Economy

CBK cites two banks for insider loan breaches

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Central Bank of Kenya Governor Patrick Njoroge. PHOTO | DIANA NGILA | NMG

Two commercial banks breached a Central Bank of Kenya (CBK) insider lending limit rule last year by giving loans to internal parties in excess of their core capital.

Each bank is required to have a core capital of at least Sh1 billion, with the funds forming an institution’s permanent capital.

The law prohibits banks from issuing credit facilities that are unsecured or provided to insiders such as employees, directors, and shareholders and which cumulatively exceed the core capital.

The rule is designed to avoid insider dealings that can expose an institution to collapse, hurting depositors and other parties.

“Two commercial banks were in violation of Section 11(1) (g) of the Banking Act as they exceeded the total insider borrowing limit of 100 percent of core capital, breaching the limits placed on lending to a single borrower,” the CBK says in its newly published 2021 bank supervision report. The regulator did not name the lenders.

Though the CBK withheld their identity, they are likely to be private institutions.

The publicly traded banks have core capital far exceeding the Sh1 billion threshold and their lending to insiders represent a fraction of the permanent capital.

Lending out amounts representing the entire core capital to insiders is tantamount to withdrawing the cash that is critical in backing an institution’s risk-taking business.

Banks usually take a substantial part of deposits and lend to some customers, with some of the borrowers defaulting. To manage the risk to depositors’ funds, the institutions are required to have a core capital and other additional buffers.

Insider loans are among the multiple breaches that occurred in the banking sector last year.

The CBK in total flagged nine banks for non-compliance with various rules, compared with 13 in 2020, largely due to failure by owners to raise fresh capital in a depressed economy battered by Covid-19 shocks. Some institutions had multiple offences.

“Appropriate remedial actions were taken on the concerned institutions by the CBK in respect of the violations,” the regulator said without specifying the enforcement actions.

Eight commercial banks were in violation of Section 10 (1) of the Banking Act as they exceeded the single obligor limit of 25 percent of core capital.

A bank must not lend more than a quarter of its core capital to one borrower or related borrowers in the rule known as single obligor.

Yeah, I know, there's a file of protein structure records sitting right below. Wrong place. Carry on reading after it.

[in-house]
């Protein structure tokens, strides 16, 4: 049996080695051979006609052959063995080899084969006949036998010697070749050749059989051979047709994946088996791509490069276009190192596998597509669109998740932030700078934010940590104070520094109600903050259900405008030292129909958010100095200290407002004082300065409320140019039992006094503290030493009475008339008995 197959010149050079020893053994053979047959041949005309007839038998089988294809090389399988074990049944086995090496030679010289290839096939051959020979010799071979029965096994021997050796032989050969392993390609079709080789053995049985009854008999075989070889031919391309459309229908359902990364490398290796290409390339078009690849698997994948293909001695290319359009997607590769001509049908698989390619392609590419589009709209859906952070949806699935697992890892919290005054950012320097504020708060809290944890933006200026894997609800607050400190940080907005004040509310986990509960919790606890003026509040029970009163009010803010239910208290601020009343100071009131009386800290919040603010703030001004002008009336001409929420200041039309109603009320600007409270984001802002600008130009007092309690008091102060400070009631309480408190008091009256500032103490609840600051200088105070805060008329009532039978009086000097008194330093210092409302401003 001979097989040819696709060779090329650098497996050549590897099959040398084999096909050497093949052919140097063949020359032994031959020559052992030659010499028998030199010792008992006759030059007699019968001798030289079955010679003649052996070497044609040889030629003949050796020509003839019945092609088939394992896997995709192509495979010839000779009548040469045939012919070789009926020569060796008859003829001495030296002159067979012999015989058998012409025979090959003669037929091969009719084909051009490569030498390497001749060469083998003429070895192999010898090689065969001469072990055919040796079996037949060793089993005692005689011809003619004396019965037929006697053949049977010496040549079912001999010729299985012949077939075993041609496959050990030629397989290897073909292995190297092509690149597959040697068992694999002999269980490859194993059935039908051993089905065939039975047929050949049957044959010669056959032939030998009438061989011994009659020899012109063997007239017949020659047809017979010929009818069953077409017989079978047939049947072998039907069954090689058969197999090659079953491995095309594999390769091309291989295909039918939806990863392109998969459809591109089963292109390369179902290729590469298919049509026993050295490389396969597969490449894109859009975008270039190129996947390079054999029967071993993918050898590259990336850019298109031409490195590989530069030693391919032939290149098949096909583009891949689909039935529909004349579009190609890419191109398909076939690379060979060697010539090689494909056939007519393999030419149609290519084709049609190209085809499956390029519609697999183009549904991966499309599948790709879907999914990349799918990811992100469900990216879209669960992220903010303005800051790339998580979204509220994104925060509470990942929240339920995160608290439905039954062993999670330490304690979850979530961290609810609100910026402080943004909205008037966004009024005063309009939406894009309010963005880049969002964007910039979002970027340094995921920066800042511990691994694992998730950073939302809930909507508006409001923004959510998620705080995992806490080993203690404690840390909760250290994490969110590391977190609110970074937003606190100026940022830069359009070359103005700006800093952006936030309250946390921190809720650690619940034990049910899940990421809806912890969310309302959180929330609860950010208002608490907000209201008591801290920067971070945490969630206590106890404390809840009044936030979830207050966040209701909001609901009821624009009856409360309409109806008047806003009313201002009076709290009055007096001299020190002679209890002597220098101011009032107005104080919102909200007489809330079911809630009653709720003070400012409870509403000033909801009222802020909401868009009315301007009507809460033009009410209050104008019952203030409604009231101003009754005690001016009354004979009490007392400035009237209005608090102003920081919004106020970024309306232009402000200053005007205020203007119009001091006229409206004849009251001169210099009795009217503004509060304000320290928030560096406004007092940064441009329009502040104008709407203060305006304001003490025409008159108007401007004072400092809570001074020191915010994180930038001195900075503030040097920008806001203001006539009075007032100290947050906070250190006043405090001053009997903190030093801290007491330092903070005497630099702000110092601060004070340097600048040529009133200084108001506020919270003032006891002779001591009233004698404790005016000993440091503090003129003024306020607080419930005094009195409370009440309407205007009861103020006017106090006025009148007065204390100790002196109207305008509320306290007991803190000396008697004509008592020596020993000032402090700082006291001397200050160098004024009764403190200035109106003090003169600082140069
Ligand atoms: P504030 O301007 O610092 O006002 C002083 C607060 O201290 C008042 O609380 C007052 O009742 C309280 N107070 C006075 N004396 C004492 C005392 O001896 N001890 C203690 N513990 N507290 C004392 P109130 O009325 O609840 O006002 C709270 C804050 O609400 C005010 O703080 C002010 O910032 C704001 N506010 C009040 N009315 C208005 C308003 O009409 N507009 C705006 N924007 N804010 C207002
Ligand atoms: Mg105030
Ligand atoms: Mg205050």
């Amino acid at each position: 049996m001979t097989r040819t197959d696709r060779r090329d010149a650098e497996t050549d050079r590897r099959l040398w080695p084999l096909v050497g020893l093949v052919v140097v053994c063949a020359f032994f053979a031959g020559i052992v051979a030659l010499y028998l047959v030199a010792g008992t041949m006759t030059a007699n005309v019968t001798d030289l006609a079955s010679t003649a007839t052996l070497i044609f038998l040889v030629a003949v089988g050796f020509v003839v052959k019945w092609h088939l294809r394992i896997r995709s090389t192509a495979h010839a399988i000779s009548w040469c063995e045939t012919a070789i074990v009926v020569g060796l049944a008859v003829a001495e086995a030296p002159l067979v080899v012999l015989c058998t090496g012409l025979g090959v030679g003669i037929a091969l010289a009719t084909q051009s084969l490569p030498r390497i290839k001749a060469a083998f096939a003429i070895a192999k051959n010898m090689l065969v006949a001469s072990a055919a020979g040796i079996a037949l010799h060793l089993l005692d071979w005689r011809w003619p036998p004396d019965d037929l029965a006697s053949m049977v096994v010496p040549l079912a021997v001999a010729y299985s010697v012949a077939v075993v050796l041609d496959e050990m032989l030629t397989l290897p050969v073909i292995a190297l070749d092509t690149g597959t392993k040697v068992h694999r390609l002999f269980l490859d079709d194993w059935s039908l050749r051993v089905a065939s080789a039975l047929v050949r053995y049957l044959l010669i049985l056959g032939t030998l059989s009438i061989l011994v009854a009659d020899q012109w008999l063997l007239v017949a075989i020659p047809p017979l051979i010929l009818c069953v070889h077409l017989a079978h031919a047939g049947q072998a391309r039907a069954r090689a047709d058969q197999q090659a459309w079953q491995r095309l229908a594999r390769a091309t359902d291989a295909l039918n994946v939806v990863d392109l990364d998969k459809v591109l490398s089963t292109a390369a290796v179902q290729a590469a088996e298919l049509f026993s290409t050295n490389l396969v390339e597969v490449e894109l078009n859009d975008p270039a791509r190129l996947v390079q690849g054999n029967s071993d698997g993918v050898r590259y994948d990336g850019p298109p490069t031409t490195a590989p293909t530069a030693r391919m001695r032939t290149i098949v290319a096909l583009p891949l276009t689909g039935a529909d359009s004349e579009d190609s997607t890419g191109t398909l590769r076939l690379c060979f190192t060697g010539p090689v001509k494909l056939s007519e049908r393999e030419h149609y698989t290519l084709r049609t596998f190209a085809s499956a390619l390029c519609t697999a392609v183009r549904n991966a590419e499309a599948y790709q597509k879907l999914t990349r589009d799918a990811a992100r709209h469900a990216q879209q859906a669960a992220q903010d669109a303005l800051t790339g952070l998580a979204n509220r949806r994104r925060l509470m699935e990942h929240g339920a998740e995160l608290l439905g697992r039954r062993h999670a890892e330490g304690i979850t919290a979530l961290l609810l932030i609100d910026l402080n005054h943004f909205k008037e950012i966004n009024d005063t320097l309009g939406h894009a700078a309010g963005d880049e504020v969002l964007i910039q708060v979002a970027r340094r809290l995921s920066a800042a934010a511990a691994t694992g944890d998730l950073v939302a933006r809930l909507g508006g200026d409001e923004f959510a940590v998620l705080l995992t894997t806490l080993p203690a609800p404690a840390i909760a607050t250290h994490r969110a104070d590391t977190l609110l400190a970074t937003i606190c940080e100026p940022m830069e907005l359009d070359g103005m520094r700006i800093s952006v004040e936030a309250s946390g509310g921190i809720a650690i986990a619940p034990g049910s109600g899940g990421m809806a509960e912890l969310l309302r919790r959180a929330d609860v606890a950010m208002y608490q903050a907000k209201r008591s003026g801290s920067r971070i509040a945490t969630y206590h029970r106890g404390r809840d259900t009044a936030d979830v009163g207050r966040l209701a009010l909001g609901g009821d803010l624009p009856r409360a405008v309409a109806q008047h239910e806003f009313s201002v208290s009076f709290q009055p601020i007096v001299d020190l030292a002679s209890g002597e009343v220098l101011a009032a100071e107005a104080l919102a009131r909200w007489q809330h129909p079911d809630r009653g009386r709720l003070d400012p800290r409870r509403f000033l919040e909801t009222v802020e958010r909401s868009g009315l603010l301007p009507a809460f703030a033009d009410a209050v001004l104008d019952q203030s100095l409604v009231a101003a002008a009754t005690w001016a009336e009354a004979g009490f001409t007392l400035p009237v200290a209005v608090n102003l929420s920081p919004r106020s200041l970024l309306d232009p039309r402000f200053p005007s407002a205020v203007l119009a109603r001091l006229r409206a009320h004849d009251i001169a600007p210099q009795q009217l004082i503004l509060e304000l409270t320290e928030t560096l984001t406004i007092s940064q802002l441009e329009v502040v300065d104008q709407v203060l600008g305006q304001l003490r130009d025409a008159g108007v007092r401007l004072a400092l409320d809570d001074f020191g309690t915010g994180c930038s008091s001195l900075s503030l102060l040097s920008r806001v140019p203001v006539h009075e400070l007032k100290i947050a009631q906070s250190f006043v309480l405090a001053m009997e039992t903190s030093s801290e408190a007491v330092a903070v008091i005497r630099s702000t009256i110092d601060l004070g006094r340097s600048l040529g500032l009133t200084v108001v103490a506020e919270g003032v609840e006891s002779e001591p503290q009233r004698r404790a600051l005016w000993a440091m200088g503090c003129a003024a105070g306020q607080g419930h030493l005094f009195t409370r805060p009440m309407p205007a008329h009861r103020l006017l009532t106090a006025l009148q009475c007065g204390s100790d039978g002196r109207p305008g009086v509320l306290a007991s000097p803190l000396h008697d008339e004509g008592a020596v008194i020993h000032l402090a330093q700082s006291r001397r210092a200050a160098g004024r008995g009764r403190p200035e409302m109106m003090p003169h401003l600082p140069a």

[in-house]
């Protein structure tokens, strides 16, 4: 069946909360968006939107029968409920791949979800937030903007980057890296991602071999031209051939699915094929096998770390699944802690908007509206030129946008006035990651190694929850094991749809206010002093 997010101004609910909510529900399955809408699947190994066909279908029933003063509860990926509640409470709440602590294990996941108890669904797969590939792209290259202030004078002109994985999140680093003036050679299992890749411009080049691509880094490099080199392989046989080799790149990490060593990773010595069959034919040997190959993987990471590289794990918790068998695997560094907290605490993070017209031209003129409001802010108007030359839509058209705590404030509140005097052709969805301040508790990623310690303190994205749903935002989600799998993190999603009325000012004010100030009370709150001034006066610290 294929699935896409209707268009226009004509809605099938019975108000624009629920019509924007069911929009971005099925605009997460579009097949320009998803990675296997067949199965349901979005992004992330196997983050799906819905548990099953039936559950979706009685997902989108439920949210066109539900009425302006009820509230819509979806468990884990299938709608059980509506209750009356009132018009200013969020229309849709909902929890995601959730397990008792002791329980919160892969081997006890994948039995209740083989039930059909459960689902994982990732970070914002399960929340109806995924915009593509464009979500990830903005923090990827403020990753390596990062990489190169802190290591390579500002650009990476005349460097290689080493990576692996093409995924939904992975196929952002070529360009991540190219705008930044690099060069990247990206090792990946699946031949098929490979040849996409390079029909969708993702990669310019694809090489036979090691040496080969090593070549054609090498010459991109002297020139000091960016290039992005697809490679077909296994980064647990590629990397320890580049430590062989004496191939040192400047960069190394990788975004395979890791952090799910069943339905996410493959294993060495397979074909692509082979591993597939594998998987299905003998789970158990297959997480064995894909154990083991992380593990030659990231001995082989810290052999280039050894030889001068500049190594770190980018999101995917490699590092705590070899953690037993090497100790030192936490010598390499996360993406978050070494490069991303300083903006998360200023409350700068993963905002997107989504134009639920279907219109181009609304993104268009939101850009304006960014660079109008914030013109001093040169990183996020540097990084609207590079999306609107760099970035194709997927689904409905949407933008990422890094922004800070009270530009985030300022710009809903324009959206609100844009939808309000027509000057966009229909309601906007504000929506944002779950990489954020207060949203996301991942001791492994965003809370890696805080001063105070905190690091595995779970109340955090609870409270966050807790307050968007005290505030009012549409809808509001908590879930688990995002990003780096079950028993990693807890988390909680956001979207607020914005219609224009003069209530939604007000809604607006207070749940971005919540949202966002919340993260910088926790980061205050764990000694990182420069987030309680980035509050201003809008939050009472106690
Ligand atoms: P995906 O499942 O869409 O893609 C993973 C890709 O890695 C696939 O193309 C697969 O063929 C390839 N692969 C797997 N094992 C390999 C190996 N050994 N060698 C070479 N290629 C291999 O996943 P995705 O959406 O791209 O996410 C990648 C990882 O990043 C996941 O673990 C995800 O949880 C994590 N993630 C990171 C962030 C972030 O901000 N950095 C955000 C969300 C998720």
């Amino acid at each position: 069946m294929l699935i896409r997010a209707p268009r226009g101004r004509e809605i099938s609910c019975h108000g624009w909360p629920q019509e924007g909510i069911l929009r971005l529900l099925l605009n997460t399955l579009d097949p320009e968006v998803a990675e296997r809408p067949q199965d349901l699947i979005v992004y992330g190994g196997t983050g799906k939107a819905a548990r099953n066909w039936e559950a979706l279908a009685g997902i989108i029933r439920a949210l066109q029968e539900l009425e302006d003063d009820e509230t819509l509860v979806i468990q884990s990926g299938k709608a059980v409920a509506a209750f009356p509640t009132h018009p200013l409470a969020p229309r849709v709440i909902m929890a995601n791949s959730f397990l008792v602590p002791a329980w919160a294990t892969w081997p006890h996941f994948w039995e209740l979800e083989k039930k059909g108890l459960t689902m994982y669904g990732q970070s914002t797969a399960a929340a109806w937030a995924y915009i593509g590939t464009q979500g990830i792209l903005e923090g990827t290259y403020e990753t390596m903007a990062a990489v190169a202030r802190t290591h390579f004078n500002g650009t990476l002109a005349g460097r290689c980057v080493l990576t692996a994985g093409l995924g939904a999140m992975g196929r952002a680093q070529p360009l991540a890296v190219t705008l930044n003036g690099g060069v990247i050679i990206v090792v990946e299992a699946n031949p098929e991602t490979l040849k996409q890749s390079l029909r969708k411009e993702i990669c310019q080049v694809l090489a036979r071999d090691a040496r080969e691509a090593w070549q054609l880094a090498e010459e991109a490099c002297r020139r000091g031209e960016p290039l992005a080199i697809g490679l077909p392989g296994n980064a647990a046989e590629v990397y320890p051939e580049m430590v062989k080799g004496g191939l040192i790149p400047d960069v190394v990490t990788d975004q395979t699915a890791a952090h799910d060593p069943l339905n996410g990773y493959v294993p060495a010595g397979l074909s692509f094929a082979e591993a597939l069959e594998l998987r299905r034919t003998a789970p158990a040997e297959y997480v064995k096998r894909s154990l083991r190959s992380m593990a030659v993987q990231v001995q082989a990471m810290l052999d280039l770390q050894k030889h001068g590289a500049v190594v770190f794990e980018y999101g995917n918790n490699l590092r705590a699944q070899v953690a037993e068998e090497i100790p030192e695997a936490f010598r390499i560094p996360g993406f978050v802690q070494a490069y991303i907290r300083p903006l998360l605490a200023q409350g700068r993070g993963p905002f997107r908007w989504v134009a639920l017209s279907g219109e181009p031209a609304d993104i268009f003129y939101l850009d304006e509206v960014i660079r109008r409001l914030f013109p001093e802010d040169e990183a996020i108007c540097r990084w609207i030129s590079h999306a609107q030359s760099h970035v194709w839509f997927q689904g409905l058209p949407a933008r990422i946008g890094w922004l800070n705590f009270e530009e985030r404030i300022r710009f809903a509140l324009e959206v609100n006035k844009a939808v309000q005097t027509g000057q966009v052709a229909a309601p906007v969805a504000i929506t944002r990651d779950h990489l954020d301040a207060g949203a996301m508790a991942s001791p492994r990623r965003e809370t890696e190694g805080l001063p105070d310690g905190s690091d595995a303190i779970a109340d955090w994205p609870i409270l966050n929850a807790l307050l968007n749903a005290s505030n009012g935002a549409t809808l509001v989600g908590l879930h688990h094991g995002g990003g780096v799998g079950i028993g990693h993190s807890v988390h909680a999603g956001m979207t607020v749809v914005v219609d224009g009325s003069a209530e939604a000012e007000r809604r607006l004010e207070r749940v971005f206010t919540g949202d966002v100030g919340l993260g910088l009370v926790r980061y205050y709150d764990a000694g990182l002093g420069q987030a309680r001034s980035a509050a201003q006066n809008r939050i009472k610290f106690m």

The law states that the advances, credit facilities, financial guarantees and other liabilities of the borrower and his associates shall be aggregated for the calculation of their total value and the restriction shall apply in respect of that person and his associates.

Breach of the single obligor rule was the most widespread compliance failure last year, according to the CBK report.

“Most of the violations were in respect to breach of single obligor limit, mainly due to decline in core capital in some banks that have continued to report losses,” says the CBK report.

Five commercial banks were in violation of Section 12 (C) of the Banking Act and CBK prudential guideline on prohibited business, which restricts investment in land and buildings to 20 percent of core capital.

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Two commercial banks operated below the minimum core capital of Sh1 billion last year in an environment where smaller banks have struggled to attract fresh cash injections.

Five commercial banks breached the capital adequacy rule for failure to meet the statutory minimum required ratio for total capital to total risk-weighted assets of 14.5 percent.

Four banks, on the other hand, failed to meet the statutory minimum required ratio for core capital to total risk-weighted assets of 10.5 percent.

Three commercial banks exceeded the single insider borrower limit of 20 percent of core capital.

One bank was in violation of a CBK prudential guideline an institution to maintain foreign exchange exposure at not more than 10 percent of core capital.

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